In the 7,000-word State of the Union, President Obama seemed to leave out two letters that loomed large in 2010. "B" and "P" -- the initials of the company that destroyed the lives and livelihoods of Gulf of Mexico residents and did immeasurable destruction to Gulf ecosystems.
But BP was there in spirit. Its campaign contributions helped get many members of Congress and Senators elected, it was implicated in the oil industry effort to paper Washington, D.C. metro stations with ads, and just the day before, the halls of Congress were filled with lobbyists and others clamoring for seats at the Oil Spill Commission hearings.
And while the President didn't say those two letters, BP was implicated in his statement that we need to get 80% of our energy from clean sources by 2035. Because who would be better than BP, a company tarred and feathered and now in need of a clean break, to help us build our clean energy portfolio so it can provide 80% of our electricity by 2035?
Let's face it, BP owes the American people a lot more than just those damages checks. The spill took an immeasurable toll on our fisheries and on the marine ecosystem. The marine life in the Gulf will never really be "made whole" no matter how big the fines are. What can BP do to make it up to us? The answer goes back again to those same two letters: B-P. The company should now, really and truly get "Beyond Petroleum."
"Old-style energy" needs to give way to "new energy" and companies that help to shepherd that will have a role to play in the energy future. So far, BP has made paltry investments in clean energy, much less than you'd think after seeing its green-washed advertising campaign, or considering its shear wealth and tremendous profits. After all that, the company has committed to put only about 6% of its total investments into clean energy. Why not 30%?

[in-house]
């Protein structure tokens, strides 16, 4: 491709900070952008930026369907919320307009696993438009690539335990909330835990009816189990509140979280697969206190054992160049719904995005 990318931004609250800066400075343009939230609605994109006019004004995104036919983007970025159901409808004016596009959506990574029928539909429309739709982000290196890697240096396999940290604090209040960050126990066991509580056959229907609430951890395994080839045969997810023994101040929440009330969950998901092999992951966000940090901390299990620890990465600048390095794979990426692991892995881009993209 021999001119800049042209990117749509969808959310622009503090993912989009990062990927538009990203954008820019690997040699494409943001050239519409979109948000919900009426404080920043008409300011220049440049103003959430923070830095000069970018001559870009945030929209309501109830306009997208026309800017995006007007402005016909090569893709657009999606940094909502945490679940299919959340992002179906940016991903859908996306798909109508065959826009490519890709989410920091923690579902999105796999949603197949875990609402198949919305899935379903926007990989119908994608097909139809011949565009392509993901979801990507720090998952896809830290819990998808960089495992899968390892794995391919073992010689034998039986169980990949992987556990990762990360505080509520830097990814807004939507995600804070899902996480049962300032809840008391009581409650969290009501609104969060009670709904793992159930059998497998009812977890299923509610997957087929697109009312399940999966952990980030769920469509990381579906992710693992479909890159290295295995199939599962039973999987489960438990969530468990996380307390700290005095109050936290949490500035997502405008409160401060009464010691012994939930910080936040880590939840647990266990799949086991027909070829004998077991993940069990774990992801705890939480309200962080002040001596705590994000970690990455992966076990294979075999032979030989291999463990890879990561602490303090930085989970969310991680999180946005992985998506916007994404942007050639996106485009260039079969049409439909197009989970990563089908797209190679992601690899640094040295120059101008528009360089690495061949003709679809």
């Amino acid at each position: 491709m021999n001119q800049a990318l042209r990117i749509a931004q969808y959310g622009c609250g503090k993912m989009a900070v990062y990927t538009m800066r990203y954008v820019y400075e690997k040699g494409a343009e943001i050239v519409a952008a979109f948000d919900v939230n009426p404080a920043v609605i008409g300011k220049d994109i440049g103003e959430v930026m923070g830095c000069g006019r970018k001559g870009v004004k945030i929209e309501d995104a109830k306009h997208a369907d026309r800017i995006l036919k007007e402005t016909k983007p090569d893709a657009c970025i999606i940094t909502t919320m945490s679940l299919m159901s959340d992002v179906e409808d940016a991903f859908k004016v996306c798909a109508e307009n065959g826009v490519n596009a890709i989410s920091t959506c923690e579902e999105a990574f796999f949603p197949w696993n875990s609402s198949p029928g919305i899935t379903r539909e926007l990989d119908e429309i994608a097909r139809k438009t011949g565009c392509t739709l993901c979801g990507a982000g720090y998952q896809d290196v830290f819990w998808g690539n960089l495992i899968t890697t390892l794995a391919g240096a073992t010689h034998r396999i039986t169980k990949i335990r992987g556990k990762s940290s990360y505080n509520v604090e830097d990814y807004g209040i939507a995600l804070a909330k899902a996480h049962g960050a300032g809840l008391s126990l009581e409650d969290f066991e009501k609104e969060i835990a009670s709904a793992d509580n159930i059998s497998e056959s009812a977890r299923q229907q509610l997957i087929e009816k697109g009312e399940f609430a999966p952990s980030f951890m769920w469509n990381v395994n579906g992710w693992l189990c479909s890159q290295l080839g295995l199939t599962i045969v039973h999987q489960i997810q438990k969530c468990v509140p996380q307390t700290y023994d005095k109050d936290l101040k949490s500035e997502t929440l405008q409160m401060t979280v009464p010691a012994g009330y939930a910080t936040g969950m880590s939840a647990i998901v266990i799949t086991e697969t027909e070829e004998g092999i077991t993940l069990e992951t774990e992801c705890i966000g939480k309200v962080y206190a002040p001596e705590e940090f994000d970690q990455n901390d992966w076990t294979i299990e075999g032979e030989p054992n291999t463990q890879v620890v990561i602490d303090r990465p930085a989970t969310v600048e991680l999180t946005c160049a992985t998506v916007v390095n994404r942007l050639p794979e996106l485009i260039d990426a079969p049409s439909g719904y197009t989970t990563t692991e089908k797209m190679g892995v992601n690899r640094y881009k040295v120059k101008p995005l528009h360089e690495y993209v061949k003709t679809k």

For comparison, look at another company, like General Electric. GE certainly has skeletons in its closet, but the company plans to have 30% of its investment portfolio in clean energy by 2015. Why can't BP do the same?
By the way, most of BP's 6% shouldn't even qualify as clean. More than a third of it is slated to go into biofuels that don't necessarily get us a net reduction in carbon dioxide, and so-called carbon capture and storage. Even worse, in 2009, BP planned to put another $12 billion into tar sands. That, in itself, is three times more money than it was planning to invest in clean energy.
BP has a long way to go to get to 30% but the company can learn a lot from GE, whose "Ecomagination" projects include development of offshore wind, solar installations and smart grid technologies. BP could learn from GE that investment in alternative energy pays. GE has made $70 billion in revenue in five years on its Ecomagination projects and the profits are still growing. GE has already taken $6 billion in revenue from its $1.5 billion investment in wind farms.
Who cares whether they do it for the money or just to clear their name. But if BP ever wants consumers to think of it as something other than that oil company that put profits before safety and trashed the Gulf of Mexico, the company is going to have get in the clean energy driver's seat. Investing 30% of total spending -- the same percentage as GE -- on clean alternative energy would be a good start.
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